In August 2018 Ethical Consumer viewed Oxfam's Ethical and Environmental Policy, dated July 2018.
It stated, "Oxfam GB takes responsibility for and is committed to managing the labour and environmental standards in its operations and supply chains."

Supply chain policy (good)
Ethical Consumer considered Oxfam to have a good supply chain policy due to the fact it had adequate clauses on all six of the International Labour Organisation's conventions: working hours, living wages, child labour, forced labour, freedom of association and employment free from discrimination.

Stakeholder engagement (rudimentary)
Oxfam was a member of the multi-stakeholder initiative, the Ethical Trade Initiative. In response to a questionnaire sent to Oxfam it stated "Almost all food products are Fairtrade or WFTO certified (small exception made for some food lines made using waste food products) In addition to this preference is given to leading Fairtrade suppliers whose business models give more power to workers 80% of our food sales come from these suppliers (Traidcraft, Divine, Café Direct, Tropical Wholefoods, Zaytoun)."
Due to the work Oxfam did supporting third party certification schemes in particular Fairtrade it was considered to have a reasonable approach to stakeholder engagement.

Auditing and reporting (poor)
Oxfam stated, "Oxfam GB will establish key prioritised risk based performance indicators and put in place monitoring systems to measure performance against the implementation requirements of this policy." However no details were given regarding its auditing schedule or details of audit results. As a result it was considered to have a poor approach to auditing and reporting.

Difficult issues (good)
Oxfam had worked with many of its suppliers for a long time - helping them to build sucessful businesses and reinvesting 100% of the profits back to people enabling them to overcome poverty. It stated "Oxfam shops pioneered the idea of fair trade back in the 1960s. Paying people a fair and decent price for the goods they produce, and giving workers a say in the future of their company."
Ethical Consumer considered Oxfam to have a good apporach to difficult issues within supply chains.

Reference:

Questionnaire (29 August 2018)

In February 2018 it was reported that Oxfam staff had paid for sex whilst working in Haiti.

The BBC News reported a summary of the story at Oxfam as it unfolded

February 9th: The Times newspaper publishes a front page article under the headline: "Top Oxfam staff paid Haiti survivor for sex" which alleges that Oxfam covered up claims that senior staff working in Haiti in the wake of the 2010 earthquake used prostitutes, some of whom may have been underage. Among the male staff accused of sexual misconduct is Oxfam's then-director of operations in Haiti, Roland Van Hauwermeiren. He is alleged to have used prostitutes at a villa rented for him by the charity. In a statement, Oxfam denies claims of a cover-up. It says the behaviour of its staff was "totally unacceptable". The charity said it uncovered the accusations in 2011 and immediately launched an internal investigation. According to Oxfam's own 2011 report, four members of staff were dismissed and three, including Mr Van Hauwermeiren, were allowed to resign before the end of the investigation. It says claims of underage girls being involved were unproven. Oxfam adds that it had publicly announced the investigation at the time.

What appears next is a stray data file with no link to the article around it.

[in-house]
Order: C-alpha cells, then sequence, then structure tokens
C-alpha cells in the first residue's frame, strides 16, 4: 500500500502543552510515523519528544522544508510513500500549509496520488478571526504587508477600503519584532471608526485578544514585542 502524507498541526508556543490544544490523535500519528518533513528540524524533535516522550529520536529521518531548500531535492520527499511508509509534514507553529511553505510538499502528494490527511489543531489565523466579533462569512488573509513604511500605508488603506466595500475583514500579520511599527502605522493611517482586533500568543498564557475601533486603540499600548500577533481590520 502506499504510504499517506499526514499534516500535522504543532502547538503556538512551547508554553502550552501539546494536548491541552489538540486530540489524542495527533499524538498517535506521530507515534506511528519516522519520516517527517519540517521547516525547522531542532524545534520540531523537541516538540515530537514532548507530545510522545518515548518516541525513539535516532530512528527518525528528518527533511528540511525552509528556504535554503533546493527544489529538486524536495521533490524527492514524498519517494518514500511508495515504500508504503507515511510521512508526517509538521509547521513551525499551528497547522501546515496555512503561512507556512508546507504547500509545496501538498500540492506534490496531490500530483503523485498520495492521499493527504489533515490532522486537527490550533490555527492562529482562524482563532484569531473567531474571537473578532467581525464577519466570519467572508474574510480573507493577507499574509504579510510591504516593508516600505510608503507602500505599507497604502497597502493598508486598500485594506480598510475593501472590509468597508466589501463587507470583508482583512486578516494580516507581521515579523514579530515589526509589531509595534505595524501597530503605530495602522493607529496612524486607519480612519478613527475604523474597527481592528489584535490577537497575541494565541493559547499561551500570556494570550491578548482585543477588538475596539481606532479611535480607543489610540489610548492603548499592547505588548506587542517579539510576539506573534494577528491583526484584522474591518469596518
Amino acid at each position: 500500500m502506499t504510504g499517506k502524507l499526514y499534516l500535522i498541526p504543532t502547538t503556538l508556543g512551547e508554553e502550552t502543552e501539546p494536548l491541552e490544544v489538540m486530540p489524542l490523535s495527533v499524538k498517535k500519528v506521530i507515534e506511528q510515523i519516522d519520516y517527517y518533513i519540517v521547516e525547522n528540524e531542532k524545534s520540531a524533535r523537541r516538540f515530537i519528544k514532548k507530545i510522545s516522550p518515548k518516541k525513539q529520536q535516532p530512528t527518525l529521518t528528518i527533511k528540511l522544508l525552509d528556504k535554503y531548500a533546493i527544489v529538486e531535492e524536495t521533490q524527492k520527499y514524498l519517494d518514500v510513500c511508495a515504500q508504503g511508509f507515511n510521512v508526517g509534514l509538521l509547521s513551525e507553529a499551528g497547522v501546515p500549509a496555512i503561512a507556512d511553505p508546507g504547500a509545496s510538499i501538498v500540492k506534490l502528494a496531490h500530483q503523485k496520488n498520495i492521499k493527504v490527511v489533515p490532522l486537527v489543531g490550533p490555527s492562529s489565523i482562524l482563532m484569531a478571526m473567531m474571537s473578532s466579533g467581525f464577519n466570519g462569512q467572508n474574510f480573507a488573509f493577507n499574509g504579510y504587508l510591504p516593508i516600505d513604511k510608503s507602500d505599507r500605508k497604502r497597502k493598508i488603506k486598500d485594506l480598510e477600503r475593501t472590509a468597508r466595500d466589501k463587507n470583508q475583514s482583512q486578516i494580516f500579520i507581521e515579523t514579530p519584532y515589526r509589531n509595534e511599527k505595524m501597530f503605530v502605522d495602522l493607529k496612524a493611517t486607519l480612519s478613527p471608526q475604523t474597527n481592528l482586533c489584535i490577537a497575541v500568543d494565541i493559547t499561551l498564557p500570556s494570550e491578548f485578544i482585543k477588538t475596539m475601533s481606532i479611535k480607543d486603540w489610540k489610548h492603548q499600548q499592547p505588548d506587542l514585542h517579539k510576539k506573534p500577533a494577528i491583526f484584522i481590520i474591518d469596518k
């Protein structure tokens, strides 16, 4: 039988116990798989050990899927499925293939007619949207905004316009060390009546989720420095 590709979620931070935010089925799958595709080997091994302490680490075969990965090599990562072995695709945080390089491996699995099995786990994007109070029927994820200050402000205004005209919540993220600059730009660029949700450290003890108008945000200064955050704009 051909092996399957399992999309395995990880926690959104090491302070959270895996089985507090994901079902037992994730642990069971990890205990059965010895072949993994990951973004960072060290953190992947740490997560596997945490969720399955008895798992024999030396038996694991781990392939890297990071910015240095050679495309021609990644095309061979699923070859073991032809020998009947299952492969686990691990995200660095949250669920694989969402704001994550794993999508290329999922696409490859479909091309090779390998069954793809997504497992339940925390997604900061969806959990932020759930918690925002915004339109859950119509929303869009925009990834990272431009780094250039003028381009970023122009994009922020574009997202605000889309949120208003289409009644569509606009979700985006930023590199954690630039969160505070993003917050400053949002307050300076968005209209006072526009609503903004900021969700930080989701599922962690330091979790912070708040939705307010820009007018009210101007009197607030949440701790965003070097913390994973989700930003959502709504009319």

February 10th: The Charity Commission says it was not given full details about the use of prostitutes by aid workers. It says it would have acted differently if it had known all the facts. In a fresh story, the Times says Oxfam did not warn other aid agencies about problem staff caught using prostitutes. It emerges that Mr Van Hauwermeiren went on to work elsewhere in the aid sector. Oxfam's chief executive, Mark Goldring, says the charity did "anything but" cover up the incident. But he admits the 2011 report released by the charity did not give details of the revelations, and only referred to them as "serious misconduct".

February 11th: Oxfam is hit with further allegations that staff on its mission to Chad, also led by Mr Van Hauwermeiren, used prostitutes in 2006. Meanwhile, Oxfam announces new measures for the prevention and handling of sexual abuse cases. Oxfam's chair of trustees, Caroline Thomson, says staff members had been coming forward with "concerns about how staff were recruited and vetted" following the recent media reports.

February 12th: The Charity Commission, which regulates the industry, opens a statutory inquiry into Oxfam - the most serious action it can take. The watchdog says it has concerns that Oxfam "may not have fully and frankly disclosed" everything it knew about the claims.

February 16th: Oxfam announces it is setting up an independent commission of leading women's rights experts to carry out a review of working culture and practices. It will also create a global database of referees to stop dishonest or unreliable references and triple its safeguarding budget.
The charity's international executive director Winnie Byanyima promises the charity would "do justice" and "atone for the past".
Oxfam agrees to stop bidding for UK government funding until it can show it meets the "high standards" required, ministers say. International Development Secretary Penny Mordaunt says the charity has "a long way to go" before regaining public trust.

Oxfam lost half a mark under Ethical Consumer's human rights category.

Reference:

Oxfam Haiti allegations: How the scandal unfolded (February 2018)